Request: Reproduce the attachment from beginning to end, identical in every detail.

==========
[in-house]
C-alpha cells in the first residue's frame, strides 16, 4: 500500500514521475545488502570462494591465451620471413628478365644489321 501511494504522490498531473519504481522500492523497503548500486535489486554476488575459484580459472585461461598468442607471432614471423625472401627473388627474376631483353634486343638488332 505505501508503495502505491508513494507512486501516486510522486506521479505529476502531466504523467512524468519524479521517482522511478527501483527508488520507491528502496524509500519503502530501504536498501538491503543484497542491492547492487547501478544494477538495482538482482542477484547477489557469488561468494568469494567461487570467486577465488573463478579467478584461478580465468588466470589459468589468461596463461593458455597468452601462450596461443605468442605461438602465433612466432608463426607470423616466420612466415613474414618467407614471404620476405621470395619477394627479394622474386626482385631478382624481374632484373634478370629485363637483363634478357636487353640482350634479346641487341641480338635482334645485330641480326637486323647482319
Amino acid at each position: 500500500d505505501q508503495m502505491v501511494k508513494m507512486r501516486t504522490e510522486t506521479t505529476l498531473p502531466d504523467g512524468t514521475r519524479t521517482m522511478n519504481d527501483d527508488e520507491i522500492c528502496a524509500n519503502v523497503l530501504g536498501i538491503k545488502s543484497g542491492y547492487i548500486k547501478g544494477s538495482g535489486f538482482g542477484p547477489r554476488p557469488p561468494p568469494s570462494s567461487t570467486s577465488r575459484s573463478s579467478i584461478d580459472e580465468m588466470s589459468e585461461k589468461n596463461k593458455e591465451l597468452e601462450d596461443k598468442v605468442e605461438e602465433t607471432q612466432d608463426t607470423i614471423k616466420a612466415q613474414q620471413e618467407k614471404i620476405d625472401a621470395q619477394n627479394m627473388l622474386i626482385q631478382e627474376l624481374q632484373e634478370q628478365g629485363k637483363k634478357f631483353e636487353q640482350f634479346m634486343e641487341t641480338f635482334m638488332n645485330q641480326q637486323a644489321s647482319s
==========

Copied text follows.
[in-house]
C-alpha cells in the first residue's frame, strides 16, 4: 500500500514521475545488502570462494591465451620471413628478365644489321 501511494504522490498531473519504481522500492523497503548500486535489486554476488575459484580459472585461461598468442607471432614471423625472401627473388627474376631483353634486343638488332 505505501508503495502505491508513494507512486501516486510522486506521479505529476502531466504523467512524468519524479521517482522511478527501483527508488520507491528502496524509500519503502530501504536498501538491503543484497542491492547492487547501478544494477538495482538482482542477484547477489557469488561468494568469494567461487570467486577465488573463478579467478584461478580465468588466470589459468589468461596463461593458455597468452601462450596461443605468442605461438602465433612466432608463426607470423616466420612466415613474414618467407614471404620476405621470395619477394627479394622474386626482385631478382624481374632484373634478370629485363637483363634478357636487353640482350634479346641487341641480338635482334645485330641480326637486323647482319
Amino acid at each position: 500500500d505505501q508503495m502505491v501511494k508513494m507512486r501516486t504522490e510522486t506521479t505529476l498531473p502531466d504523467g512524468t514521475r519524479t521517482m522511478n519504481d527501483d527508488e520507491i522500492c528502496a524509500n519503502v523497503l530501504g536498501i538491503k545488502s543484497g542491492y547492487i548500486k547501478g544494477s538495482g535489486f538482482g542477484p547477489r554476488p557469488p561468494p568469494s570462494s567461487t570467486s577465488r575459484s573463478s579467478i584461478d580459472e580465468m588466470s589459468e585461461k589468461n596463461k593458455e591465451l597468452e601462450d596461443k598468442v605468442e605461438e602465433t607471432q612466432d608463426t607470423i614471423k616466420a612466415q613474414q620471413e618467407k614471404i620476405d625472401a621470395q619477394n627479394m627473388l622474386i626482385q631478382e627474376l624481374q632484373e634478370q628478365g629485363k637483363k634478357f631483353e636487353q640482350f634479346m634486343e641487341t641480338f635482334m638488332n645485330q641480326q637486323a644489321s647482319s